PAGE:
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One of the SOC 2 controls is apparently around ensuring antivirus/anti-spam/anti-malware is running on production servers. I've been googling to see if there are any recommendation/best practices for this in the container world. I'm not sure if it's a good practice to run AV on the host OS? Some materials I found in my Googling seem to indicate that if you do something like that, you would need to exclude the files used by the container to avoid locking up the container. Which sounds like it would defeat the purpose.

In our particular case, we're running on GKE using Google's pre-made container OS. Anyone have experience with this?

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This is an area where you will need to talk directly to and potentially help educate your auditors. What you have to remember is they are responsible for ensuring that adequate controls are applied, not specifically that "Production Servers have Endpoint Protection"; Anti-virus and Anti-malware are among some of the most basic controls applied to technology.

As a bit of a starter for ten, you could consider the following:

  • Secure Software Development Lifecycle (S-SDLC): In traditional environments, developer and administrator workstations would have Anti-virus and Anti-malware products installed, therefore any code that a developer creates and an administrator deploys will have been subject to routine automatic scans. It's easy to forget that the same controls need to be applied to our automated pipelines, one option would be to scan both source code and artefacts with ClamAV or a commercial antivirus product.
    • Trivy - not anti-virus but does offer vulnerability scanning so controls against malware entering via an upstream 3rd party.
    • Anchore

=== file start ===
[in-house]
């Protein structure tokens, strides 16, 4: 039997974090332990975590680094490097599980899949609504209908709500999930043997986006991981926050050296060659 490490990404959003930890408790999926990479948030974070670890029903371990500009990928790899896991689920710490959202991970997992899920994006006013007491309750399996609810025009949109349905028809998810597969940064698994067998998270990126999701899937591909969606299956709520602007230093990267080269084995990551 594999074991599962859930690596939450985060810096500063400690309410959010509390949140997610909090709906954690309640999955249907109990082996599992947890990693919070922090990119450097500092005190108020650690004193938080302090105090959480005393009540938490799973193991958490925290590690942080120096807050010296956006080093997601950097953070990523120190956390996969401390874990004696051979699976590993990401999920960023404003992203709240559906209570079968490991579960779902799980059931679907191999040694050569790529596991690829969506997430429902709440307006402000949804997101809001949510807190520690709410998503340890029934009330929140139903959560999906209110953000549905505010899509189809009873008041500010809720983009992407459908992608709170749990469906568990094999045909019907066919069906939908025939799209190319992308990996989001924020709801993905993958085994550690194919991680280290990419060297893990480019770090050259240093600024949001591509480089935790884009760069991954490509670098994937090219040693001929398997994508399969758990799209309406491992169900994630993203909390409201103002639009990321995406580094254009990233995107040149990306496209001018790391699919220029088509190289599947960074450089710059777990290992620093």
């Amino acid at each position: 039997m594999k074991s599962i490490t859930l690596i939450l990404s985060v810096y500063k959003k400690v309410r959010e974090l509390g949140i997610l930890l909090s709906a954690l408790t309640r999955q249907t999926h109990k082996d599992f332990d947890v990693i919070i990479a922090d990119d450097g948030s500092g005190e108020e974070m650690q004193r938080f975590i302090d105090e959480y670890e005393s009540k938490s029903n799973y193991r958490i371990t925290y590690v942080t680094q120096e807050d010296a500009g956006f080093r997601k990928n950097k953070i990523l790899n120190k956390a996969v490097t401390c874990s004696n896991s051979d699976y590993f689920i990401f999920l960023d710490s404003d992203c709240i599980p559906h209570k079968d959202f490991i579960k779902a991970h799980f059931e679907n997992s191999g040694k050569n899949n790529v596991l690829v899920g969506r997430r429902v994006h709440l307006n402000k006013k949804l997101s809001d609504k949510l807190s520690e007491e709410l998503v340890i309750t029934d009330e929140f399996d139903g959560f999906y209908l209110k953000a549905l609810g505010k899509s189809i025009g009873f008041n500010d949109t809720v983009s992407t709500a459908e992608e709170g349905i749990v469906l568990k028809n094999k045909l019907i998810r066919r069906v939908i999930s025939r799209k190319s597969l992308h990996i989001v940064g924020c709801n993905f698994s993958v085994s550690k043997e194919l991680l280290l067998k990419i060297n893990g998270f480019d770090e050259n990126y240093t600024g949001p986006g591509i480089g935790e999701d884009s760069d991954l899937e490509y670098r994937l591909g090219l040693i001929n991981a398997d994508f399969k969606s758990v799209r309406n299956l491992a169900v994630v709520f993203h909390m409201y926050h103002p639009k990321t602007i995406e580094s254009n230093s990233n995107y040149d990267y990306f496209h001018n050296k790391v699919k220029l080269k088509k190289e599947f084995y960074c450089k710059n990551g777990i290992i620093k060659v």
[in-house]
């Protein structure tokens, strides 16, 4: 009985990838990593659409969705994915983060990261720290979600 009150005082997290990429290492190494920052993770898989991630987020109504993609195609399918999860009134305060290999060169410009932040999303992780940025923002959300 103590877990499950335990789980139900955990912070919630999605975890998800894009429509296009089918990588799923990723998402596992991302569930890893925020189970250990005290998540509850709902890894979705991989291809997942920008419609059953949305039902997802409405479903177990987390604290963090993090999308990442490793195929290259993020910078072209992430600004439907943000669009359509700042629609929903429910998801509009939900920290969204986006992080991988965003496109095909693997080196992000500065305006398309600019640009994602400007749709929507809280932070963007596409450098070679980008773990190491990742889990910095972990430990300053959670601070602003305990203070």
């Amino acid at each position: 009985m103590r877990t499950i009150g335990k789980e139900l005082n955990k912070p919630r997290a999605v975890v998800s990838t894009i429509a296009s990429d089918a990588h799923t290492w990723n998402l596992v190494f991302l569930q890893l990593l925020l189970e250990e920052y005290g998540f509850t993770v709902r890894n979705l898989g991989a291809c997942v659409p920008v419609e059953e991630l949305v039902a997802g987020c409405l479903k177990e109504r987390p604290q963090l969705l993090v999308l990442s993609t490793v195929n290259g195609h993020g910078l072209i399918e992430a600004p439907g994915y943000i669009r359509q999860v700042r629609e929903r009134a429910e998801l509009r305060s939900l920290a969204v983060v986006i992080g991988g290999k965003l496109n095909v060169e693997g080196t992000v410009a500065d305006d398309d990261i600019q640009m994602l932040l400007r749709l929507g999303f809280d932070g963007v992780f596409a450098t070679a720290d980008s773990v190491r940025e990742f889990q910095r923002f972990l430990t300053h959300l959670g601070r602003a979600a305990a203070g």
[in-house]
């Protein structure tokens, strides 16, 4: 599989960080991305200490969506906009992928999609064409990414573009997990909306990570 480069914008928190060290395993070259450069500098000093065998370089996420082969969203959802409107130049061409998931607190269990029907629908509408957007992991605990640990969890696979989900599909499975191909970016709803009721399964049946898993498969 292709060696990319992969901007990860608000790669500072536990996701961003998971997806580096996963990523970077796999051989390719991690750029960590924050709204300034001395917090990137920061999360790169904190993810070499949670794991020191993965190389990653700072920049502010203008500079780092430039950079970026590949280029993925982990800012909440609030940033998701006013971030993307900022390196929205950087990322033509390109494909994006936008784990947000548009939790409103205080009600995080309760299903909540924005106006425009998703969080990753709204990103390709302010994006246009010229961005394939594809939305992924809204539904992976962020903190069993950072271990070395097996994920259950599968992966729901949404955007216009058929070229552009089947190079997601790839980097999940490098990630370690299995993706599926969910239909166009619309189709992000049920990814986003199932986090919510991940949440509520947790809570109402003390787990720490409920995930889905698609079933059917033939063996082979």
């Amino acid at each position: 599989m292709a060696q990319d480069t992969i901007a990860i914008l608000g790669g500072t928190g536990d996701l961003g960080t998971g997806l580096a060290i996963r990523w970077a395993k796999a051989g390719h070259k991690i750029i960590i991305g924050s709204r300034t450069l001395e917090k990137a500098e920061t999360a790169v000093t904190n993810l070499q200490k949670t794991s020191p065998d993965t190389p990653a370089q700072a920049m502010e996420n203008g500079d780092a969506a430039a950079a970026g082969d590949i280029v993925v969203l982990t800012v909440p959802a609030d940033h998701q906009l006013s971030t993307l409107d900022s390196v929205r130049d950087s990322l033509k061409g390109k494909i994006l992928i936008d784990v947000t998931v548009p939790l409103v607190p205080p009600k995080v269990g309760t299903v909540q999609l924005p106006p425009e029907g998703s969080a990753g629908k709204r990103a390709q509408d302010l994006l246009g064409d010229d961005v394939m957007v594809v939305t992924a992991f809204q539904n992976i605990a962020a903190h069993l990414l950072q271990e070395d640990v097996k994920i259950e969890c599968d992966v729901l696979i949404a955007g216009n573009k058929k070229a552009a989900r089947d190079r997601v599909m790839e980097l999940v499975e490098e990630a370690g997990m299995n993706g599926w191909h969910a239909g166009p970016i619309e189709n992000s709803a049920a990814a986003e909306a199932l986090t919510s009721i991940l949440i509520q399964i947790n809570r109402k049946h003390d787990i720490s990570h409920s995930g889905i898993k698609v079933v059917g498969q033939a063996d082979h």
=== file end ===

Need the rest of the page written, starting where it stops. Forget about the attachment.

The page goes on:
• Clair
  • One of the best practices for container development is reducing the attack surface area by maintaining a hardened and minimal base image. For example, removing any non-essential components such as shells, network utilities, and text editors. Utilising a pre-hardened image such as the CIS Images and applying
  • If you manage your own Kubernetes masters and nodes then you should consider the attack vectors against that host use endpoint protection to mitigate, although if you use Hosted Kubernetes, i.e. Google Kubernetes Engine or Azure Kubernetes Service, you need to jump through some hoops to get it working. As you've probably already seen there is some basic advice on what to avoid, and you need to understand the limitations of the scanning engine - namely it can't see into containers.
  • Equally, masters and nodes should be leveraging SELinux as a Mandatory Access Control security mechanism and generally have the relevant CIS or STIG benchmarks applied to them.
  • There are a small but growing number of "hot" container endpoint protection tools, it's fairly nascent so explore your options carefully:
  • Integrity Checking is very important as whilst it isn't anti-malware per se, it is a component part of most anti-malware packages so might just give you the signal you need to know that something is wrong:
  • Finally, remember "Infrastructure as Code" if you can destroy all of your infrastructures and rebuild it from scratch automatically it makes it significantly easier to recover from a compromise. This is a tough sell with an auditor.

If you implement everything above, you will quickly find you run into information overload - this is where a Security Information and Event Management (SIEM) tool can help bring everything together in a single pane of glass.

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  • You're welcome @Roly, and I would be delighted that as you go through the process of getting your SOC2 report, you could take a bit of time to let us know what you ended up doing to "adequately control" for the risks of malicious software and code. – Richard Slater Nov 11 '19 at 8:52

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